I have for some time been thinking how I could make a graphic adventure game with text input. There is much to say about it, and I am working on code that hopefully will be such a game but in this post I want to focus on problems in existing games in the genre. It is also useful to look at click & point adventures and pure text adventures because they have very much in common.
Problem 1: You have missed something you need but can't go back to get it
This should never be able to happen in my opinion. You should always be able to finish the game or you should lose. I have played games where this is not the case and it can be really frustrating. If you can miss things but can't go back and get it it can mean that you have to play the whole thing over again to get something from start. as a player you can't be sure. Gladly these cases are quite rare.
Problem 2: Getting stuck for hours resulting in quit or cheat
This is not an easy problem. The whole game is build upon solving problems but quite often you get to points where you think you have tried everything that is logical and a lot more but can't find what to do. You are stuck! I'm not playing to cheat so I often quit playing for a while instead. On the other hand it's not fun if it's too easy. The balance is hard and get right, what's too hard, what's too easy? I have come up with some things that I think can reduce the risk that the player gets stuck. One way is to reduce the number of locations you can visit at any one time. If you have less locations to visit it will be easier to find the right thing to do (we have to assume that Problem 1 doesn't exist). Another way is to reduce the number of items in the inventory. There can be many ways to interact with inventory items and trying to use them all on some object can be quite time consuming. I think the Monkey Island series suffer a little from this. Another way I come up with was to embed hints in the game. If the hints are in the game it's not cheating. There is already hints in some games, by listening carefully to what people say you could get important clues. The Monkey Island series are pretty good at this. Another thought was to give hint when you have been stuck for some period of time but I don't know how to do that well. Maybe some old mysterious man can come to you and "by accident" give you a hint. Another way to avoid that the player gets stuck that I think is pretty good but takes some extra work and might be more bug prone is to always offer multiple ways to proceed. i.e. you open the door by the using a key or you climb up a tree and go in through the window. Having at least two ways to proceed increases the chances that the player will at least find one of them. One problem with this tho can be that the player finds things that was useful in an alternative way that is no longer useful. i.e. he finds the key but has already found the the way in through the window. This can probably confuse the player so it has to be done very carefully I think.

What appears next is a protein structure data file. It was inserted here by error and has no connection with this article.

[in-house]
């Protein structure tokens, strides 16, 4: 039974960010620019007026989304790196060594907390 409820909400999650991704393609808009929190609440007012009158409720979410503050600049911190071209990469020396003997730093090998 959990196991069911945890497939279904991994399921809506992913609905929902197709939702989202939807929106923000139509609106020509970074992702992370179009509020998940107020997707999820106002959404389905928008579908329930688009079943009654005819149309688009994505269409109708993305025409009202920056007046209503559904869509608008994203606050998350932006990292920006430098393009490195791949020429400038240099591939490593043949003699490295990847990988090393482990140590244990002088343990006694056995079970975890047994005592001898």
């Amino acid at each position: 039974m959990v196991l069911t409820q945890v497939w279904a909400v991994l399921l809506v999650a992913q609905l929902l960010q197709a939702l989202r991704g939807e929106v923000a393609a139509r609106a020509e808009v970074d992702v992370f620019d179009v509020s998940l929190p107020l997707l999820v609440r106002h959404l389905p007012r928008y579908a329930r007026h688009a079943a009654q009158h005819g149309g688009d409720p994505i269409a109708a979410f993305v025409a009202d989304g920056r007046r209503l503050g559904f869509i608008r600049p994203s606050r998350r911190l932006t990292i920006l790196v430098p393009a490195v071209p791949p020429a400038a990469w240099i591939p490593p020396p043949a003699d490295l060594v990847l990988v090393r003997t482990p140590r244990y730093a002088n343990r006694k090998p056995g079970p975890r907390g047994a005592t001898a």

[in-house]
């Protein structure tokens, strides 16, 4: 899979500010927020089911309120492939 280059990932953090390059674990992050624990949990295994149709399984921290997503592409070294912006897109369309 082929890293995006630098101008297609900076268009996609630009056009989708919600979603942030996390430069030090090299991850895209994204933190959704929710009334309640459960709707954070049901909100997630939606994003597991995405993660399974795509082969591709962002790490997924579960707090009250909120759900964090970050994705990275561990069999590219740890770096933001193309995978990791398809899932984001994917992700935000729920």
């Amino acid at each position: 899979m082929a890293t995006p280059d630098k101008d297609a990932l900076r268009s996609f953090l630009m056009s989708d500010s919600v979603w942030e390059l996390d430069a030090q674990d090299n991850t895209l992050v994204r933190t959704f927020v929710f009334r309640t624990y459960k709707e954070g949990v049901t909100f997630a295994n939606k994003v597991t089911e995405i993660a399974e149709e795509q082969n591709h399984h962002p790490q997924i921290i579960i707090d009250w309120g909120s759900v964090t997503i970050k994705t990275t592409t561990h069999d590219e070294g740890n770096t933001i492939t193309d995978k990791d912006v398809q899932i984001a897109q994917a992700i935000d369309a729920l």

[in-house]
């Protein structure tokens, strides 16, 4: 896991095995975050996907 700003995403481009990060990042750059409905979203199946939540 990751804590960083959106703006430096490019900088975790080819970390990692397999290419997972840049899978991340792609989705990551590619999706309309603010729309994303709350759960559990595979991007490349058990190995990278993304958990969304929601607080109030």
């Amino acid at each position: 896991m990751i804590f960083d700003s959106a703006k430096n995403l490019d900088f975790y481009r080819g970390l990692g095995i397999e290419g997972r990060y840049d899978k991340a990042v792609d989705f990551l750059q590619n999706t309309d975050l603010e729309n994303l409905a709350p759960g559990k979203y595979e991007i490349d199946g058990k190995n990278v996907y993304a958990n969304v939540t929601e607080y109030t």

Problem 3: You think you have test something but you haven't because you said it in the wrong way.
The solution is to allow many variations of a word. It shouldn't be too precise. "Instrument" is probably good enough if the object is a flute. This is even more important for players who's mother tongue is something else. It's probably not a good idea to allow a lot of misspells unless it is likely that the player will misspell the word.
Problem 4: Too large world and you are not sure where to go
I mentioned in Problem 2 that a large game world increases the risk that the player gets stuck. Even if there is different puzzles at different locations but all of them has to be done it will in the end when you only have one puzzle left still be the case that you have a large game world and few things to find. Therefore I think it's important to keep the game worlds small! Many games have this problem!
Problem 5: As a player you are afraid there might be bugs that makes it impossible to get any further
This is more a feeling the player has than a real problem but I still think it's a problem. In my opinion these thoughts comes when you are stuck. If you have found bugs in the games already it can be hard to trust the game and you can't be sure that there aren't any bugs that makes the game impossible. So a serious job has to be done to ensure there is no bugs in the game. Solving Problem 1 and 2 also helps.
Problem 6: Something important looks like something else less important
If the player thinks it's not important or just part of the surrounding it is a great chance that he will miss it. Making clear graphics so you can see what things are is important. Also good look-text where the object is mentioned is important. One example of this problem was when the look text didn't mention the object at all but what I thought was some stones was an armour that was very much important.
That's all I have to say. I'm sure there is more problems that is worth mention that I haven't thought about but I hope this will be useful for me when making my game and hopefully for other people too.
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